Ketamine use: First aid visits increased five-fold in 6 years

Ketamine seems to be getting more popular as a party drug, according to new figures from the Trimbos Institute. Over the past six years, the number of people who went to a first aid post or hospital after using this drug recreationally increased five-fold, the institute said in its Drug Incidents Monitor, NOS reports.

Ketamine is an anesthetic that can cause hallucinations. The share of first-aid visits caused by ketamine use increased from 2.7 percent in 2009 to 8.2 percent in 2017.

The drug is mainly used by young people when going out, according to the institute. While ketamine was initially only used by experienced drug users, "it now seems to be becoming more accessible in multiple streams of the nightlife crowds", the researchers said.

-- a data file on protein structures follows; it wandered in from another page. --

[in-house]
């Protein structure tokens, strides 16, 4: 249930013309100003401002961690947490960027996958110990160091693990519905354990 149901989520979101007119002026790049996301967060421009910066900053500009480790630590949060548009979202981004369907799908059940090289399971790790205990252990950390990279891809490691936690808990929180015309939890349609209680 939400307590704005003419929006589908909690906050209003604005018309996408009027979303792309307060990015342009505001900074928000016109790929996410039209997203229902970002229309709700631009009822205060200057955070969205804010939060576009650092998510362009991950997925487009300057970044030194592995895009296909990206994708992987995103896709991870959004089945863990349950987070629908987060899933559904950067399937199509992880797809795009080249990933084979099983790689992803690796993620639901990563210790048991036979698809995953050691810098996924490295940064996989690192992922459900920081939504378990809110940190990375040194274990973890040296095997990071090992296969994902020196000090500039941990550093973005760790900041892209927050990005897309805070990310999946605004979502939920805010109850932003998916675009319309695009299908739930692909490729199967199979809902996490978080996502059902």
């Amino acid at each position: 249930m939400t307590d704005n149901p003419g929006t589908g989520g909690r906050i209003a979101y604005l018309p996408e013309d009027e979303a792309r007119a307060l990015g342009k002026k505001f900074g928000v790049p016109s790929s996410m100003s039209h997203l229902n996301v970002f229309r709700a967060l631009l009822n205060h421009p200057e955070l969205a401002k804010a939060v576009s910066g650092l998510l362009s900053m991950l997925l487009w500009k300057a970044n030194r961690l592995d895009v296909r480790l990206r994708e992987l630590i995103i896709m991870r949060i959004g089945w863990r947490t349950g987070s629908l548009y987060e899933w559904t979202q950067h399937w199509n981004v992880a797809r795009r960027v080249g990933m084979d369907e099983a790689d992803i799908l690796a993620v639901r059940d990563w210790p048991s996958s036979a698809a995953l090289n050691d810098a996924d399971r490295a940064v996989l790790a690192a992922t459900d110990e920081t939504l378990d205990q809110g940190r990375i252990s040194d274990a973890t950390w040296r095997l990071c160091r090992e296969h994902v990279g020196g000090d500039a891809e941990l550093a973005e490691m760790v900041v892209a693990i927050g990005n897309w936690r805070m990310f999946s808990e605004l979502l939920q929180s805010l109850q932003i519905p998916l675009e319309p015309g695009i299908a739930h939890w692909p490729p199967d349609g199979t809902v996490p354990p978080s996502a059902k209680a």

Despite the increase in first-aid visits, ketamine use remains relatively low in the Netherlands. 1.2 percent of Dutch 18 or older used ketamine last year. This amounts to approximately 170 thousand people, about the same as in 2016. The discovery of illegal ketamine increased considerably over that period however. Customs officers seized 2.6 kilos of the drug in 2016. Last year it was 800 kilograms. 

Ketamine can be dangerous to use, the Trimbos Institute warns. People can react very violently to the drug, in extreme cases ending up in a state that can be compared to paralysis or a near-death experience. In the long-term, the drug can damage your kidneys and bladder.